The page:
Thursday, May 29, 2008

Thank You (Faputtinme on the NYTimes Website)

Sly Stone is one of my favorites, and this is my favorite period of his career.  And his 1973  expression, surrounded by the ephemera of the modern web, is priceless.

The PHOBOS Glauber Monte Carlo

As a follow up to this post, several colleagues and I just posted a paper to the arxiv today: "The PHOBOS Glauber Monte Carlo."  This is one of those technical-sounding things, but which has had a surprising relevance to understanding actual RHIC data.  Many people treat nuclear collisions by considering the nuclei to be overlapping smooth distribution of protons and neutrons.  However, it is also reasonable to treat nuclei as clumps of protons and neutrons as individual particles, especially since that's, um, what they are.  The interesting part is that the positions jiggle around collision to collision, and those fluctuations seem to have real manifestations in physical phenomena (see, e.g., this paper).  

Anyway, there is an amusing back story here: when we were writing one of the early PHOBOS papers back in 2000, we discovered that we needed our own implementation this kind of thing.  I was on a trip to South Africa at the time, so I cobbled something together on the plane -- and this is the core of what we've now put out for public release almost 8 years later.  That said, it's not rocket science (i.e. every experiment has their own version), but despite a ream of papers and Glauber reviews, there have been relatively few codes available until now.  Enjoy.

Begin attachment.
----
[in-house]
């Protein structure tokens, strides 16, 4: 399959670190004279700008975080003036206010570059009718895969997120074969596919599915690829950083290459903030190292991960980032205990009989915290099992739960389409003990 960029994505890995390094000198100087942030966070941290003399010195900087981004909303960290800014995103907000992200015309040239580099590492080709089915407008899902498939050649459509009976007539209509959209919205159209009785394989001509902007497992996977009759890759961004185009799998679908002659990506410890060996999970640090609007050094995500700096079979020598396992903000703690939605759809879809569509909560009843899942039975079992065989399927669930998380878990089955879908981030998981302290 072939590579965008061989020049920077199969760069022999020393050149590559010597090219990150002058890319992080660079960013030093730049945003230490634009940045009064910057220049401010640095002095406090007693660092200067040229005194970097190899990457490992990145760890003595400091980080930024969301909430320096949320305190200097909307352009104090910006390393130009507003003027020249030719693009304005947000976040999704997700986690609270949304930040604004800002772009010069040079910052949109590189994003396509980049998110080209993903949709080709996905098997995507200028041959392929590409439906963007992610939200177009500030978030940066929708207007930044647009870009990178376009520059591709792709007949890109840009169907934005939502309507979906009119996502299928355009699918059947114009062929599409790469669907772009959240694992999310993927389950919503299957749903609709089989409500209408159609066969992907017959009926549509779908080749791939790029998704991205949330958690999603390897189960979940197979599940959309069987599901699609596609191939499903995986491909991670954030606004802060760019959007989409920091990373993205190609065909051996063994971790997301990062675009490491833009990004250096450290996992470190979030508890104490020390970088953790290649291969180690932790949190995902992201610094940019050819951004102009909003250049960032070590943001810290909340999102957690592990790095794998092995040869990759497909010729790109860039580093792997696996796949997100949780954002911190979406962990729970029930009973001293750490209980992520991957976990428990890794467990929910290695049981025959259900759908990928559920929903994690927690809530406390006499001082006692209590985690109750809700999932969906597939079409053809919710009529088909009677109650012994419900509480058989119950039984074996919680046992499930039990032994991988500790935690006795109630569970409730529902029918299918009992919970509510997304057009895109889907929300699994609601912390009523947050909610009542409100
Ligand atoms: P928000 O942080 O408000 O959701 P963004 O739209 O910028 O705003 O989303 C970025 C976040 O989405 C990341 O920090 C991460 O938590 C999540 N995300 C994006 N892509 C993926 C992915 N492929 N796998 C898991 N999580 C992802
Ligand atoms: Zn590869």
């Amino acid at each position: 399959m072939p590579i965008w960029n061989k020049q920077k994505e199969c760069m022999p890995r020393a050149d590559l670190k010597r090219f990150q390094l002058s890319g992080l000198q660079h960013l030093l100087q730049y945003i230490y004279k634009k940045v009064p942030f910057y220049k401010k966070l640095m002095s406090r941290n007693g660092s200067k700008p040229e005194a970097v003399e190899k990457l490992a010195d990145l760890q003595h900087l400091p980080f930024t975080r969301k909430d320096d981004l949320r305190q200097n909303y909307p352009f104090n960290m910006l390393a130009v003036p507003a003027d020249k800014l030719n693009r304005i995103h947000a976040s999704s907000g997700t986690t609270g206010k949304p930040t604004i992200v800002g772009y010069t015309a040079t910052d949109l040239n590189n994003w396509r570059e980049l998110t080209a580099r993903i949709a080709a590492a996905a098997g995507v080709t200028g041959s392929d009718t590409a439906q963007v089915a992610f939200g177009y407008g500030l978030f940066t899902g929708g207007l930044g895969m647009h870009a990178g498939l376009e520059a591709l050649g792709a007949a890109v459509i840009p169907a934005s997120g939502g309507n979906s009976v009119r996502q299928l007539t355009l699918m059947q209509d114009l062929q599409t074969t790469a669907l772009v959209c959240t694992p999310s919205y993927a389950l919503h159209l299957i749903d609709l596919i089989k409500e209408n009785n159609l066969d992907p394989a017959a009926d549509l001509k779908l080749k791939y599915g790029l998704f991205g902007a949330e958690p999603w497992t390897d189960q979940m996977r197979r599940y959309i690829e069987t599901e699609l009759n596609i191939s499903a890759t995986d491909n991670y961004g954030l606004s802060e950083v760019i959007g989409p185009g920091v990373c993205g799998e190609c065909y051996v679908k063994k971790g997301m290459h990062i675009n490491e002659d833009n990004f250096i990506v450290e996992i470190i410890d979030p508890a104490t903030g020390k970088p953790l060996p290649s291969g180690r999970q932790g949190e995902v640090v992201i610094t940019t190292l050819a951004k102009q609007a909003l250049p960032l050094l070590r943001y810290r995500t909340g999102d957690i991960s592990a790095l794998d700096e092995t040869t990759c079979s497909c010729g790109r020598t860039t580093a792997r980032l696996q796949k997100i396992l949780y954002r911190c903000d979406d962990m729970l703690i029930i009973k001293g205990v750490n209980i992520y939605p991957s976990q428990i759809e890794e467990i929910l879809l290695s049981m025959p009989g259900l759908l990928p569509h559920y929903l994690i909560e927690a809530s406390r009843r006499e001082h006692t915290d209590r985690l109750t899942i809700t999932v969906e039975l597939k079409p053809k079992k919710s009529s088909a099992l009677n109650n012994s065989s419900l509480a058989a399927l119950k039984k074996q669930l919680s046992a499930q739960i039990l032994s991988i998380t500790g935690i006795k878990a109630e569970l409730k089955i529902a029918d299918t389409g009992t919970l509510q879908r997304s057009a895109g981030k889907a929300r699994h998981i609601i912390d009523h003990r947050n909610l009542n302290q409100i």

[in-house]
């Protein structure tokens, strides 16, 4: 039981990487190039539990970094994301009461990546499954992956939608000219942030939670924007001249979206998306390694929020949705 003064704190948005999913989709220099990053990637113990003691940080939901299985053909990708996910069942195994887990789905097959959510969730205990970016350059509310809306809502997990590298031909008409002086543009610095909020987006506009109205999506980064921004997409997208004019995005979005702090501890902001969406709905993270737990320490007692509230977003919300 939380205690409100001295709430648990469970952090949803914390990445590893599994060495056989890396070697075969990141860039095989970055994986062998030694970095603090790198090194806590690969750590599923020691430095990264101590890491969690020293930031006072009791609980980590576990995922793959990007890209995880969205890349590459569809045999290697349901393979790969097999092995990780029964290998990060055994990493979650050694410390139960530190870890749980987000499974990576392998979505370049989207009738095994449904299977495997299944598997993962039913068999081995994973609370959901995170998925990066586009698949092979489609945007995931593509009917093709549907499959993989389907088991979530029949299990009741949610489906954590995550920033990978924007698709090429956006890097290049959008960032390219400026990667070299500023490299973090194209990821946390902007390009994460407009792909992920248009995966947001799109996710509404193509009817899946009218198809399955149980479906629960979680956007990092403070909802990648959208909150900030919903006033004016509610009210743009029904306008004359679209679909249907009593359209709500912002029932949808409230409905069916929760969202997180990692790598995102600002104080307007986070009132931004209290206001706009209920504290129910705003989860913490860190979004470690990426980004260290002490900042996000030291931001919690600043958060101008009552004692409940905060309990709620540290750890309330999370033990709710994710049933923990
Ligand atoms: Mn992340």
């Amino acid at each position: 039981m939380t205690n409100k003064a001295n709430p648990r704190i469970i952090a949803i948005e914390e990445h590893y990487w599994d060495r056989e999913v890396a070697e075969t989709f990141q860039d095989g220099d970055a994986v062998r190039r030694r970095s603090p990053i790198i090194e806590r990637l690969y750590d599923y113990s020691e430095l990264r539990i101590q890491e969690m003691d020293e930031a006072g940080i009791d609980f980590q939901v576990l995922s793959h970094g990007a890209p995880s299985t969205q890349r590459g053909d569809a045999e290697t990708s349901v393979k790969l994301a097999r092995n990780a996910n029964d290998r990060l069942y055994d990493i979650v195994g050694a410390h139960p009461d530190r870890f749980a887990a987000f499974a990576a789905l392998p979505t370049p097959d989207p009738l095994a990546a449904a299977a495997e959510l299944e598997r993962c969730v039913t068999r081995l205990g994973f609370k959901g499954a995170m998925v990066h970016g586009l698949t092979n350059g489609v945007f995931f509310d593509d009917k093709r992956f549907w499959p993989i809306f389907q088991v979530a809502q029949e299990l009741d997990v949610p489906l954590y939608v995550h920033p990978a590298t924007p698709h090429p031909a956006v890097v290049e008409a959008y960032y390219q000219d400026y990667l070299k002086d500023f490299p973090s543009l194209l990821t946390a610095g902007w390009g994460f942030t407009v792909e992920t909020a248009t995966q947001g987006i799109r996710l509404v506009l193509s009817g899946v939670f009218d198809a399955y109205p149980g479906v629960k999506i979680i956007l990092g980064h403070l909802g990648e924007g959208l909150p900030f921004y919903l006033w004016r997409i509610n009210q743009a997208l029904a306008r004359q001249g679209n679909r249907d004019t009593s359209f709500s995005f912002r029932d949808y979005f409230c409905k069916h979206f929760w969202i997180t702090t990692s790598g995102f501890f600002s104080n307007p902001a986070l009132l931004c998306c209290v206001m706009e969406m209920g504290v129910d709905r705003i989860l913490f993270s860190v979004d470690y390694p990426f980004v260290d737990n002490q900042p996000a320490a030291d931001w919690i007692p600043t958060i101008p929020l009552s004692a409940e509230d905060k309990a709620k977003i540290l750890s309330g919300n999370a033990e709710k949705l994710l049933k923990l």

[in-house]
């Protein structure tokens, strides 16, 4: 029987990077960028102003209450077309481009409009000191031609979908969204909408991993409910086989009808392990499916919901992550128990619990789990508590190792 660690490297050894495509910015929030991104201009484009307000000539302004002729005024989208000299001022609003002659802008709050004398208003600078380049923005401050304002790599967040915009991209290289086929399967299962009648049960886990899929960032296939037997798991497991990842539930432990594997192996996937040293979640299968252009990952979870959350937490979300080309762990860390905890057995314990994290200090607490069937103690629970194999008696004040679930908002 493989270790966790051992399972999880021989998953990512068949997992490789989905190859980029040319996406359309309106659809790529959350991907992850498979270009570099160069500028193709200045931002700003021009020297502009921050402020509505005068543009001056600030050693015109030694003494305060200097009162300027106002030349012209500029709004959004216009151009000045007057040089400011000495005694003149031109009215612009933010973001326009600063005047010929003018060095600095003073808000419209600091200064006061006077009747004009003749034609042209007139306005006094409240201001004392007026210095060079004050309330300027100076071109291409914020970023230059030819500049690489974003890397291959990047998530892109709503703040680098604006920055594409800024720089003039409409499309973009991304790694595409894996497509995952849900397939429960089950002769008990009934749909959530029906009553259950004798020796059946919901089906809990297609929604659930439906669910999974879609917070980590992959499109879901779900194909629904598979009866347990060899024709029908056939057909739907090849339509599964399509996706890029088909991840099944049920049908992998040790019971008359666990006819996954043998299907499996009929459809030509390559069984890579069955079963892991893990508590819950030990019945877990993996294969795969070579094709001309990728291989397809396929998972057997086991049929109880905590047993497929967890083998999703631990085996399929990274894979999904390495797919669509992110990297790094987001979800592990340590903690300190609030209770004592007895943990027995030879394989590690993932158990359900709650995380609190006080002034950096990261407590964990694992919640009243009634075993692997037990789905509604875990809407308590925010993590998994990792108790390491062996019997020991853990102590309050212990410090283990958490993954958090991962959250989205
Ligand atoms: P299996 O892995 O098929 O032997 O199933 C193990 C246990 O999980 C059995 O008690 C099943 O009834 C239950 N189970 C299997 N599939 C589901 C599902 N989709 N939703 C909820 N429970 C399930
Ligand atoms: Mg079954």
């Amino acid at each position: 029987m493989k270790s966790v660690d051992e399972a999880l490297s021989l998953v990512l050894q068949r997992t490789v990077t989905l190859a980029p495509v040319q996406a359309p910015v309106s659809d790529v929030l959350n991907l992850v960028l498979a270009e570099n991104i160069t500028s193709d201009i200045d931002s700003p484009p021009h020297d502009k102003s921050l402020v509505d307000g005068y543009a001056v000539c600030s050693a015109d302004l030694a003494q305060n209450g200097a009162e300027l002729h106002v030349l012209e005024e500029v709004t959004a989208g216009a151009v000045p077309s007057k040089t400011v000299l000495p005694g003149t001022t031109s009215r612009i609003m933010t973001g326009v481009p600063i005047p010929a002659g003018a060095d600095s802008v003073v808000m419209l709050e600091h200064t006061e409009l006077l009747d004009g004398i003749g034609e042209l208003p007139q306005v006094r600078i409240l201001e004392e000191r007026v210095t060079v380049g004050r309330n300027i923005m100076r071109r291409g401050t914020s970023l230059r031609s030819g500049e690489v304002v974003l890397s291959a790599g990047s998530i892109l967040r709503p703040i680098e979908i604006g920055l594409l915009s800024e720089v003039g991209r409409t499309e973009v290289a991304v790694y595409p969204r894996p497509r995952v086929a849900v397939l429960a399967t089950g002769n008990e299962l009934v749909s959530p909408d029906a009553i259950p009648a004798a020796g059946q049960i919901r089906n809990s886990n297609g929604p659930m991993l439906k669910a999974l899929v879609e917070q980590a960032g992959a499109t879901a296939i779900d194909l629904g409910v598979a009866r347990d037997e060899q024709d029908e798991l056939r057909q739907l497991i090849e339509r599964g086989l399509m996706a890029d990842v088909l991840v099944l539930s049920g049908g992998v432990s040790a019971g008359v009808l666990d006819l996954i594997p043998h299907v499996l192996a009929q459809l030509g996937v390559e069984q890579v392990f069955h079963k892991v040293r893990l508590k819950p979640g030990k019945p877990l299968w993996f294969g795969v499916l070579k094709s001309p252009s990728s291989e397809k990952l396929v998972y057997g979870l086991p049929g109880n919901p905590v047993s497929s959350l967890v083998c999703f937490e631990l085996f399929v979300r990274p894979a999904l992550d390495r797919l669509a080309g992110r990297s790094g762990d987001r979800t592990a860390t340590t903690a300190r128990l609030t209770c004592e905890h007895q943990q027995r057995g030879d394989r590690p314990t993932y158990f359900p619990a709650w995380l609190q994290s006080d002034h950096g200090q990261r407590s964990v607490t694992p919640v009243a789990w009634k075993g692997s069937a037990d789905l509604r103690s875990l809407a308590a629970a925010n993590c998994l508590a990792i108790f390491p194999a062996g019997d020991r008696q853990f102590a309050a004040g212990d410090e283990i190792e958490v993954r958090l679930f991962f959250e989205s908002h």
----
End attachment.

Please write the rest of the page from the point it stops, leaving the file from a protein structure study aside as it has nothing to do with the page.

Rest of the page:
Wednesday, May 28, 2008

The Physics of Privacy

Fantastic -- an anonymous donor has recently stepped up to contribute $5 million to Fermilab (via the University of Chicago) to help end its furloughs.  

It's incredible that Congress as a whole still does not appreciate the intrinsic interest high energy and nuclear physics generate outside the field.  RHIC already showed that private funding actually makes both sides look good: the donor for supporting something which promotes science and technology, and participating in the process of discovery, and the scientists for attracting the attention of powerful people outside the government.  While it clearly will never be enough to rely on private donors, it bodes well for the future of the field.

RHIC Users Meeting

Gee it's been a longer hiatus than expected.  First was that trip to Russia.  Then it's been madness finishing a proposal (more on that soon).  Then it was memorial day weekend and a trip down to the Chesapeake bay.  And now it's the RHIC Users Meeting at Brookhaven.  We've already had a full day of workshops (I attended one on various correlation measurements used to characterize jets in heavy ion collisions) and now it's an all day symposium on RHIC and its impact on Nuclear Physics.  So far nothing brand new to report, but the day has just begun.

Thursday, May 08, 2008